Accuracy in Media

Corey Greenberg, the technology editor of NBC’s Today show, is known as one of the top consumer reporters.  Now comes word that he was being paid by the manufacturers to “talk up” their products on news shows, according to revelations first reported by the Wall Street Journal. Last July Greenberg described the iPod as “a great portable musical player… the coolest-looking one.” Co-host Matt Lauer quipped to Greenberg: “Let’s cut the Apple commercial here right now, ok?”

Lauer was right: the segment would’ve been better described as a commercial since editor Corey Greenberg was charging manufacturers like Apple, Sony, Hewlett-Packard, Seiko Epson, Creative Technology and Energizer Holdings up to $15,000 apiece to promote their products. The Wall St. Journal disclosed what NBC did not: that Greenberg was under contract to those companies. Apparently the NBC paycheck wasn’t enough for Mr. Greenberg. He told media the manufacturers hired him “a spokesperson who could talk credibly and understandably about consumer products,” but said he’d no longer accept payment for appearances on local shows. What about the Today show?

While Greenberg said NBC was aware of his “outside work” and had been “aboveboard” with the network, NBC officials say they were unaware of the contracts and have tightened their policies. It’s not clear what NBC means by tightening its policy however, since the Post reported that “NBC has not severed its relationship with Greenberg and other experts who it says failed to reveal their corporate ties.”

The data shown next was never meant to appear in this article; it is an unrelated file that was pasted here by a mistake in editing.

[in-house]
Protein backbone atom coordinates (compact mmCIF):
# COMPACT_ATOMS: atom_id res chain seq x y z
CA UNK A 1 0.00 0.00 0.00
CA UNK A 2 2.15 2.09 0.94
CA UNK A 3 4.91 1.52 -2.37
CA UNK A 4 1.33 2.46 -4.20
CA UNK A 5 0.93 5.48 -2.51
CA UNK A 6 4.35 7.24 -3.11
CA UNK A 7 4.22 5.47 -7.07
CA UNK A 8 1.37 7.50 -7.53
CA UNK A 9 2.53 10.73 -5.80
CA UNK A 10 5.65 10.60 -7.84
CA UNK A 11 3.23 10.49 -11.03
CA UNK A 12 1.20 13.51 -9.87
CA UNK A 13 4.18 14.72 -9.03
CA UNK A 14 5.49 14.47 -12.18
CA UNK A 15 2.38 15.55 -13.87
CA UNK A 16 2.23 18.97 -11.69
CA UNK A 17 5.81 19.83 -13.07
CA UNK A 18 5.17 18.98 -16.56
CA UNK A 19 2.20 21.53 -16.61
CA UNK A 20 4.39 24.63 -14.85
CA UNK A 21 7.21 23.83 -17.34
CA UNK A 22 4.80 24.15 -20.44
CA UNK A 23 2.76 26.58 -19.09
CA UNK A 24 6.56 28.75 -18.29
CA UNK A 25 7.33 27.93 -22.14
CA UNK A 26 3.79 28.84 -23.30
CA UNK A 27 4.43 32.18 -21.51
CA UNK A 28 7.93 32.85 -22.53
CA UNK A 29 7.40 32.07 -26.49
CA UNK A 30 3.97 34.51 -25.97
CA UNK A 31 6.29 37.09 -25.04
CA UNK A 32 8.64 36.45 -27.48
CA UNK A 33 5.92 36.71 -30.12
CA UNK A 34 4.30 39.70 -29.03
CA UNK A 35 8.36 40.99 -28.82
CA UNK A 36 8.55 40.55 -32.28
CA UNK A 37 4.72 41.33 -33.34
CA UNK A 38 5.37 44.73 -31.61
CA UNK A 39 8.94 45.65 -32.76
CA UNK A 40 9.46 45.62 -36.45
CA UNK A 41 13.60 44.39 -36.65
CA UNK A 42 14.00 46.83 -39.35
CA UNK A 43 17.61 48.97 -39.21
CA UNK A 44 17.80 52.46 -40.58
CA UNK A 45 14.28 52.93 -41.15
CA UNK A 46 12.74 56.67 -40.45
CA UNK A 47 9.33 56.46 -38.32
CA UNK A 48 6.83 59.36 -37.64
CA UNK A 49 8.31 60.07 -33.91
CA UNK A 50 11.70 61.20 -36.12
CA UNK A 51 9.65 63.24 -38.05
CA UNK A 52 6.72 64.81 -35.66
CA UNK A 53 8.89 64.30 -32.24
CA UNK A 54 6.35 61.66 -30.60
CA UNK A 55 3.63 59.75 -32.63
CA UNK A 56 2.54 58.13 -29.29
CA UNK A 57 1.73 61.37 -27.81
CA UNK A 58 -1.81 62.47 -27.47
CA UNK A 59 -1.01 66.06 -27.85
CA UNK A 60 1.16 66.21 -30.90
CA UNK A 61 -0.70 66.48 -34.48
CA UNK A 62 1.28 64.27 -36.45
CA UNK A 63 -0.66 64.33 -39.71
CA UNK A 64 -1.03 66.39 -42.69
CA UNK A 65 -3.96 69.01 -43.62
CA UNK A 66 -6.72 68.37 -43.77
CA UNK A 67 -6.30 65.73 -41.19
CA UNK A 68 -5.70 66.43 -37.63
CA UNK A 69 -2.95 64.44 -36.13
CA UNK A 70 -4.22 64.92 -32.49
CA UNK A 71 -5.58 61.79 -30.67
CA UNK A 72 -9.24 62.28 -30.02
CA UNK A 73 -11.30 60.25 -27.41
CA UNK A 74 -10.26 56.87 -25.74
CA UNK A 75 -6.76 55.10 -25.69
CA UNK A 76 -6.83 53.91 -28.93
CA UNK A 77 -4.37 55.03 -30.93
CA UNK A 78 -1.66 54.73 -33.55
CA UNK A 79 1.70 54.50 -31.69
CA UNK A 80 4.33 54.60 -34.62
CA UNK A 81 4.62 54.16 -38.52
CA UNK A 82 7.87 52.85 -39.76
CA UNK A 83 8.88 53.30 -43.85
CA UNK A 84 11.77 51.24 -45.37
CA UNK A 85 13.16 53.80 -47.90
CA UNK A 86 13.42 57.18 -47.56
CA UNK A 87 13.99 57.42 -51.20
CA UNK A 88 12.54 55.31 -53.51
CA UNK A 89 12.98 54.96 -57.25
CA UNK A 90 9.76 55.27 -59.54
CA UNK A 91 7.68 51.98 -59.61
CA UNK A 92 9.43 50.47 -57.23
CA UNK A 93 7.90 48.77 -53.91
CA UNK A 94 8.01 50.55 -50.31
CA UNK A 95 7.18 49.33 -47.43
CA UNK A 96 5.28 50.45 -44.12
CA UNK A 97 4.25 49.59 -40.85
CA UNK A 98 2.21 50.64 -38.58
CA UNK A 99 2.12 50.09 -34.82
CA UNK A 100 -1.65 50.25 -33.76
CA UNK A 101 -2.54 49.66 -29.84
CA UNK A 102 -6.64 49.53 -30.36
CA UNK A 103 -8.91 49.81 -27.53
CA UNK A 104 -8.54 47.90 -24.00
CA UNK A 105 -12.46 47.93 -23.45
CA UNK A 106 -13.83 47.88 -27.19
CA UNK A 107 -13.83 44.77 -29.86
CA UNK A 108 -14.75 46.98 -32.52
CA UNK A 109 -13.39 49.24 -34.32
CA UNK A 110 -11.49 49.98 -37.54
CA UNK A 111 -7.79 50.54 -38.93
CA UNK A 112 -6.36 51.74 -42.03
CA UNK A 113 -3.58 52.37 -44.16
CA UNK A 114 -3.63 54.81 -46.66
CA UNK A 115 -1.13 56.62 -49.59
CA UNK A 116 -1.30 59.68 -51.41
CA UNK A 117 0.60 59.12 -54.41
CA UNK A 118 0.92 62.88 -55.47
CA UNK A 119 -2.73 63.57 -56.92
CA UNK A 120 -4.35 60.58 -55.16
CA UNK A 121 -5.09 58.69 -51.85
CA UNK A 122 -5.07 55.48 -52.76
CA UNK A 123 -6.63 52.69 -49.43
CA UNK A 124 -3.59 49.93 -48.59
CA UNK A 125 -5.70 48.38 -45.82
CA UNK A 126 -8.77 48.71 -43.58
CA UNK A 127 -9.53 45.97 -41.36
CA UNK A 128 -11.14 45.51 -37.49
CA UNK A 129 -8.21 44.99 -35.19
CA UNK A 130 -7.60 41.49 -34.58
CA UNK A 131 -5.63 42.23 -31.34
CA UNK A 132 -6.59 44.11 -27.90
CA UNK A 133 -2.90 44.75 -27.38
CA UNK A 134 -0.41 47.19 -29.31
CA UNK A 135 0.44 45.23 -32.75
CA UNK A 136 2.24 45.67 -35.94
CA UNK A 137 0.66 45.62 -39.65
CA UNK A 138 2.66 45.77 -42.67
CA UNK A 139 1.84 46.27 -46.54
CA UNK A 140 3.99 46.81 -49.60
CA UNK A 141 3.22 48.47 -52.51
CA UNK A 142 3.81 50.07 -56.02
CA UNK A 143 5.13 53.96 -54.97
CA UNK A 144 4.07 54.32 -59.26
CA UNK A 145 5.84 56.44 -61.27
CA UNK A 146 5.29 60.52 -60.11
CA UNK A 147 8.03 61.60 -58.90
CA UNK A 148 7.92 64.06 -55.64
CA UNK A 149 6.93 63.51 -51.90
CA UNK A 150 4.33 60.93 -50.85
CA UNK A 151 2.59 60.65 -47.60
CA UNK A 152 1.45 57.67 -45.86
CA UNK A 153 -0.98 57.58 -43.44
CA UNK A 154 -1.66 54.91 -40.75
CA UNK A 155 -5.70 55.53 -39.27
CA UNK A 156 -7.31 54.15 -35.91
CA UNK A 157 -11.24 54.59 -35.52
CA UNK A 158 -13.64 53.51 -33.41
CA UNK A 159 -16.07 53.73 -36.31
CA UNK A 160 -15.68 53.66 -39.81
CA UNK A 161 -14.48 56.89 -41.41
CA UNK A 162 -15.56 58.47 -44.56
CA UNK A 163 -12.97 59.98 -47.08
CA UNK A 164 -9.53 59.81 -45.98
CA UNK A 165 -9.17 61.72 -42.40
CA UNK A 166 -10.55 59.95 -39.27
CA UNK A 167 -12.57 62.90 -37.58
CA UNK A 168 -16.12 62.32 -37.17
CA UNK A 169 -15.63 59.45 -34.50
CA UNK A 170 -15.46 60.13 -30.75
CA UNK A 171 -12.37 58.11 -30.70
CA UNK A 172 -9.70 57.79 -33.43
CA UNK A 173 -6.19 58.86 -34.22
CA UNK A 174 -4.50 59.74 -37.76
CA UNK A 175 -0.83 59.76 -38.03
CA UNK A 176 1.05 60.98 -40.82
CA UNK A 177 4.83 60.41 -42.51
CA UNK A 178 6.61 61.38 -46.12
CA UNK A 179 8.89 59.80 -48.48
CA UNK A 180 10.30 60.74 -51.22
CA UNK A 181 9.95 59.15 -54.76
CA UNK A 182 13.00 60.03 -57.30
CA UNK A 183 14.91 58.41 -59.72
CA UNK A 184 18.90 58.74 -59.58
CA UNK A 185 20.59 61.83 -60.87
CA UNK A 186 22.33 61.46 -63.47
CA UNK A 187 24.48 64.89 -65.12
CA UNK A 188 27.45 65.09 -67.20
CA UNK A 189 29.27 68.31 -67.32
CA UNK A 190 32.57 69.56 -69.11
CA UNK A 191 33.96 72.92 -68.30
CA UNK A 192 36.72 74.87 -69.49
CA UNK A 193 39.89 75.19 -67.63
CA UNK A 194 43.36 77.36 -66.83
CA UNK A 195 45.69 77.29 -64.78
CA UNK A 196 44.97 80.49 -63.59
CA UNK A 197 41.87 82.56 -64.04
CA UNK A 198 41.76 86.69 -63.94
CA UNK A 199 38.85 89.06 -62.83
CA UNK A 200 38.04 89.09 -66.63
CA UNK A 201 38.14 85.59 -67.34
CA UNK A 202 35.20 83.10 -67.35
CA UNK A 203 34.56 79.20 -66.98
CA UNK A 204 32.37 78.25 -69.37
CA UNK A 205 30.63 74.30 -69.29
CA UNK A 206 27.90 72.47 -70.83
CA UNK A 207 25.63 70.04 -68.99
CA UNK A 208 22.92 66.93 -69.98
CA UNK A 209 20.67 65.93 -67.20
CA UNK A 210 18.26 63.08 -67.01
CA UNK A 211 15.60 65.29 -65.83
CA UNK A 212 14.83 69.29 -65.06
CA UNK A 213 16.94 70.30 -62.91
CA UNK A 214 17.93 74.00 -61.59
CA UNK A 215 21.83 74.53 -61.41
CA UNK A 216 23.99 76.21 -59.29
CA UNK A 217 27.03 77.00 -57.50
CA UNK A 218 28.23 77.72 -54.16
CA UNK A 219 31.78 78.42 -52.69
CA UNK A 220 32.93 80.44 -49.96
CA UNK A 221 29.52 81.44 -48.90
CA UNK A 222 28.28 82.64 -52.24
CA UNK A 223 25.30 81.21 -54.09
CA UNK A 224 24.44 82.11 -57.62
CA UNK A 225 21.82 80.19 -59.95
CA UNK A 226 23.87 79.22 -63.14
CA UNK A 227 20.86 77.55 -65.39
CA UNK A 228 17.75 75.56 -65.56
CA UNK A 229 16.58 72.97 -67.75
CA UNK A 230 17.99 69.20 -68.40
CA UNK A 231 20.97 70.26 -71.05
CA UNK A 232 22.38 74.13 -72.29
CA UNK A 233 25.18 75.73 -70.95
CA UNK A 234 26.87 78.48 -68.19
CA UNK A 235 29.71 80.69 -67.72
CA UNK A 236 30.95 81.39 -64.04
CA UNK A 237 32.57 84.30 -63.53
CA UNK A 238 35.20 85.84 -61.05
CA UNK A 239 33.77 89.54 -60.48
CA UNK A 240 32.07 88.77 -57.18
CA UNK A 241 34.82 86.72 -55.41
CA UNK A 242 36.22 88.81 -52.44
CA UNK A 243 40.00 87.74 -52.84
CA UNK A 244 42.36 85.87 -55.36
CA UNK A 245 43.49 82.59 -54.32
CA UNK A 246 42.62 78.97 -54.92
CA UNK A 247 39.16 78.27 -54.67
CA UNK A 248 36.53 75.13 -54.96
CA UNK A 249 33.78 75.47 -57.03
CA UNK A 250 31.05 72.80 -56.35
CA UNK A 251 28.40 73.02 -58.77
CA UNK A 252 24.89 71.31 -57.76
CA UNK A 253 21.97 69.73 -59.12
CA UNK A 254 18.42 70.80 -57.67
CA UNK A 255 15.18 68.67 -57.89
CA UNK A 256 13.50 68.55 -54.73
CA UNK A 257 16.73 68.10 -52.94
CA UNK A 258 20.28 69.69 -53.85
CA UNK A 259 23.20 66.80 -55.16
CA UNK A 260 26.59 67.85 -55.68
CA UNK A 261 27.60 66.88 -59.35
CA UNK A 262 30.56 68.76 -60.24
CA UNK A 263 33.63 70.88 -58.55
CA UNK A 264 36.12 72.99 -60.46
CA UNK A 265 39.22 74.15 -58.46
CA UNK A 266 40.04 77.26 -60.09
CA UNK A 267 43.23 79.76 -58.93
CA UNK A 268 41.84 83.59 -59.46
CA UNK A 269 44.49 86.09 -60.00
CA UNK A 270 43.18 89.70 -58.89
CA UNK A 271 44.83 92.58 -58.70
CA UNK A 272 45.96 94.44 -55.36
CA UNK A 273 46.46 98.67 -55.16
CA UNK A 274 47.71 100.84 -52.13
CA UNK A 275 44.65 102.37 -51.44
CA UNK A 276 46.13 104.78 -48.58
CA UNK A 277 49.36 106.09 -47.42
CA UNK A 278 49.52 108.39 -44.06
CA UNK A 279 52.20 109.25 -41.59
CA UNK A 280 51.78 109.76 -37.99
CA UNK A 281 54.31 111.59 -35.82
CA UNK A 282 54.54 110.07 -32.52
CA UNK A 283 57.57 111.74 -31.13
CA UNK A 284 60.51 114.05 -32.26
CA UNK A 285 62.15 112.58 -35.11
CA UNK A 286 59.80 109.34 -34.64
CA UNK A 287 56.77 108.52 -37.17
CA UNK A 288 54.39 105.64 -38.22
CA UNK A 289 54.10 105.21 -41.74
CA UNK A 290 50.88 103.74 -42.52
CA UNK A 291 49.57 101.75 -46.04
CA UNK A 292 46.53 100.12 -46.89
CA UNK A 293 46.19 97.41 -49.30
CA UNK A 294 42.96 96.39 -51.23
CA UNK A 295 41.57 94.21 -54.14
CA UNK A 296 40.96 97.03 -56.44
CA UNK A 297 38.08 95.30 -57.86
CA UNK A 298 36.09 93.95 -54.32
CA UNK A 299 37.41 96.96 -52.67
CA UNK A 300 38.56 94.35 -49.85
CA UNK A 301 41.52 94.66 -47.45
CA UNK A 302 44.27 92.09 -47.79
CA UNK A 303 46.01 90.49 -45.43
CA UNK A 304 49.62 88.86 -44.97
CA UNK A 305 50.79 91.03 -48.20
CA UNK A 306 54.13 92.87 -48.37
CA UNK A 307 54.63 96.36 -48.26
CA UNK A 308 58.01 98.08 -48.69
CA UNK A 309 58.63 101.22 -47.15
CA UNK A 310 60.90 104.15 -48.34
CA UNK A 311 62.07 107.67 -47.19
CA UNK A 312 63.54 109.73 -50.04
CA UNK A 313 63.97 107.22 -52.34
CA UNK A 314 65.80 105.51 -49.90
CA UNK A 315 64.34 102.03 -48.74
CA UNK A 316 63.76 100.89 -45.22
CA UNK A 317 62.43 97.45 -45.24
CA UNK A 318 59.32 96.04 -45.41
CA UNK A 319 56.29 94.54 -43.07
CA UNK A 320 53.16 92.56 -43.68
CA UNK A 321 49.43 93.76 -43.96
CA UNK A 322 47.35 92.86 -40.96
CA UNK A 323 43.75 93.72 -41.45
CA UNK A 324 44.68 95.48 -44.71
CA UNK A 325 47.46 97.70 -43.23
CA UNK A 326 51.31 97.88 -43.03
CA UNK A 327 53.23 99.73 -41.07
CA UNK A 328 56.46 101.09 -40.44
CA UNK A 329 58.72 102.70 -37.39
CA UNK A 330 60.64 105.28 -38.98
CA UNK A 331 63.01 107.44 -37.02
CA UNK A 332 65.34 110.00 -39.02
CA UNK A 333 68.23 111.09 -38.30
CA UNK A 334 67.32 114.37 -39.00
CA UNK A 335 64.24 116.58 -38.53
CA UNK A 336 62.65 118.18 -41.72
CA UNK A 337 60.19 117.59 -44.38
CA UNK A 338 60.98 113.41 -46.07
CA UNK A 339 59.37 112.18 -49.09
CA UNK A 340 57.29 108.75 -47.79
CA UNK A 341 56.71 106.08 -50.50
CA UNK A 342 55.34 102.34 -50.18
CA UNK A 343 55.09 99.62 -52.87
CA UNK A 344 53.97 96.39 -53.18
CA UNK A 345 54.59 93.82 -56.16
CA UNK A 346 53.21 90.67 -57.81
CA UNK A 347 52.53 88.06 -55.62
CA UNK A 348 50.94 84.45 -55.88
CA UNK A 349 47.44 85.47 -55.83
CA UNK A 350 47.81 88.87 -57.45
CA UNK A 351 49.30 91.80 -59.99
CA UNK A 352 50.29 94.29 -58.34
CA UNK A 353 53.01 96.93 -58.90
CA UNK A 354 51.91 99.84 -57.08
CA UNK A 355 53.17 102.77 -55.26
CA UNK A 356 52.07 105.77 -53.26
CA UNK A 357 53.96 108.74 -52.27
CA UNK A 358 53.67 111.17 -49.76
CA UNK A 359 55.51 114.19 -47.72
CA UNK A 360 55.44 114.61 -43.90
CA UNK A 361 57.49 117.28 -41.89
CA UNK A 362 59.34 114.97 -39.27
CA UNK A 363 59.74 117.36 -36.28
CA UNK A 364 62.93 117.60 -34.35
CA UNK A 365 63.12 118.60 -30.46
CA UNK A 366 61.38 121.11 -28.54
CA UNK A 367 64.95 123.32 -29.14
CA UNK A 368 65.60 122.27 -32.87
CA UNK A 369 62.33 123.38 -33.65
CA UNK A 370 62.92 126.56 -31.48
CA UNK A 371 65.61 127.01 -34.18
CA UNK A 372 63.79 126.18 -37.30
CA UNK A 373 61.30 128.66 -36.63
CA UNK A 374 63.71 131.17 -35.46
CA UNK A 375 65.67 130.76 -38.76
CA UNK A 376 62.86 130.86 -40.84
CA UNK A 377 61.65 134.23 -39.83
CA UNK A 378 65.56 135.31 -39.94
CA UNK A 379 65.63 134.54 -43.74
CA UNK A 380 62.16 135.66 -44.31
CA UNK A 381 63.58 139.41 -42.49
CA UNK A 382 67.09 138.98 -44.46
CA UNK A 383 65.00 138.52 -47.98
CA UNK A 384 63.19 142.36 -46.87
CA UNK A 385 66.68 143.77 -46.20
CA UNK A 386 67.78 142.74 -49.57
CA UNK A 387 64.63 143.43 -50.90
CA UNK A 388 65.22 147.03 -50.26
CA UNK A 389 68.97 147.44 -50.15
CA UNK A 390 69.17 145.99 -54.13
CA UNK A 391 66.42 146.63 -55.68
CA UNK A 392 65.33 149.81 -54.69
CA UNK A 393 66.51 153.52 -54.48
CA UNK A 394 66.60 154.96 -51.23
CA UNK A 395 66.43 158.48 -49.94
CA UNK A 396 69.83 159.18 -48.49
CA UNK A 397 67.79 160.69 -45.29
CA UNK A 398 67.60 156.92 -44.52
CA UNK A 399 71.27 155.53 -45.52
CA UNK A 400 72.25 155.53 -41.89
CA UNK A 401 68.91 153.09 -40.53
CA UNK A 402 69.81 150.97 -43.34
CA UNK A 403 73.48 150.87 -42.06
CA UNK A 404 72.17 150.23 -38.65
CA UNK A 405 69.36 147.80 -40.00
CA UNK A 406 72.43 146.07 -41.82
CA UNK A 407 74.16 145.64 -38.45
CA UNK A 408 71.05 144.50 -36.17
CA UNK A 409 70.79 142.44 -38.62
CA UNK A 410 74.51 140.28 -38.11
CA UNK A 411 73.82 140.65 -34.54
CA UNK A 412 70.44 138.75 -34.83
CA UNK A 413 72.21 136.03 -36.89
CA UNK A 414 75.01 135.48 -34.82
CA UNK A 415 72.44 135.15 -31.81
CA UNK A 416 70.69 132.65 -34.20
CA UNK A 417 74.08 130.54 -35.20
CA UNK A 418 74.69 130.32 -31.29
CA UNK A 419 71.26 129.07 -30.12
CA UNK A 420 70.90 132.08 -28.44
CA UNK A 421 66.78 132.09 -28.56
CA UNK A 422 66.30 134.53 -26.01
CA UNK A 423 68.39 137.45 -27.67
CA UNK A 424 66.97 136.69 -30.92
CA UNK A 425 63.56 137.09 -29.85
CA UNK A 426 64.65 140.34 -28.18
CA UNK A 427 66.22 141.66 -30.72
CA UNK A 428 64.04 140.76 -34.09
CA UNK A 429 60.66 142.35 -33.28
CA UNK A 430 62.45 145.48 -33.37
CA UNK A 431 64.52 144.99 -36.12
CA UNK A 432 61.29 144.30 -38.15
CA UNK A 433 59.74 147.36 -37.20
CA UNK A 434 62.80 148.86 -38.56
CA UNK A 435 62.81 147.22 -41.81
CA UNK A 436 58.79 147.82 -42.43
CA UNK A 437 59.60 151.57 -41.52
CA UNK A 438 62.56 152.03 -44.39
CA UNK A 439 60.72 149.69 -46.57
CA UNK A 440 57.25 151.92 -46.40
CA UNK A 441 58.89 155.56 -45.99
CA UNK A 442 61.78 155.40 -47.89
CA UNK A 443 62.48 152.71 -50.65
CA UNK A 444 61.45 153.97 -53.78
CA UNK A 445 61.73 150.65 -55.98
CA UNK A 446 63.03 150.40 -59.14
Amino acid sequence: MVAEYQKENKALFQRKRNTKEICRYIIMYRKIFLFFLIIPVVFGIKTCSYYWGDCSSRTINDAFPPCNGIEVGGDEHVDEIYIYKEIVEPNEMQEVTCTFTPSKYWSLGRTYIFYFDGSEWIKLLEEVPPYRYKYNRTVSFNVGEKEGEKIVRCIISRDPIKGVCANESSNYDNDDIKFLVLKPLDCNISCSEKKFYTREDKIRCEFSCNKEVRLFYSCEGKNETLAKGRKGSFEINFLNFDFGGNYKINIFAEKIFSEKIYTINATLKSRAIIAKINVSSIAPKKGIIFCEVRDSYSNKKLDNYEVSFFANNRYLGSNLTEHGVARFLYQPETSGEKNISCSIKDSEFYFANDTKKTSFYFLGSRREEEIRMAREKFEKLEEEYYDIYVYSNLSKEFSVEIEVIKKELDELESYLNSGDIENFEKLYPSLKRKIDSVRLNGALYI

One NBC official told the Post that, “This is a way of doing business for these people?It’s hard to find a contributor who doesn’t have a connection to one of these things.'” The official declined to be identified by the Post because the network wouldn’t let executives talk to the media. Tom Rosenstiel, director of the Project for Excellence in Journalism, said the morning shows should be more vigilant. “This is precisely the kind of thing that erodes public trust in the media.”

The Kansas City Star characterized the rise of the use of paid TV consumer experts as the latest way marketers have tried to disguise their promotions as real news. The newspaper lumped the practice in with the publishing of advertorials in magazines and the broadcasting of video news releases as broadcast news.

Still, NBC doesn’t seem to think this is a big issue. Consider that the Post reported that David McCormick, executive producer for broadcast standards at NBC, said that an expert might be allowed to talk about a product on the Today show even if he had a financial conflict. “Some products that they might talk about might be quite topical,” McCormick said, “and to avoid them would be peculiar.” What about some disclosure? Also, Greenberg was an editor for NBC, not an “outside” source.

It’s the avoidance of the ethical issues here that is truly peculiar. Also, what is NBC saying when its reporters broadcast negative stories about Armstrong Williams getting paid by the federal government while its own editor was under contract with corporations? In 2003 the Washington Post reported on two NBC affiliates who were selling air time on its news programs. Perhaps NBC believes corporate payola is okay, while government payola is a scandal.

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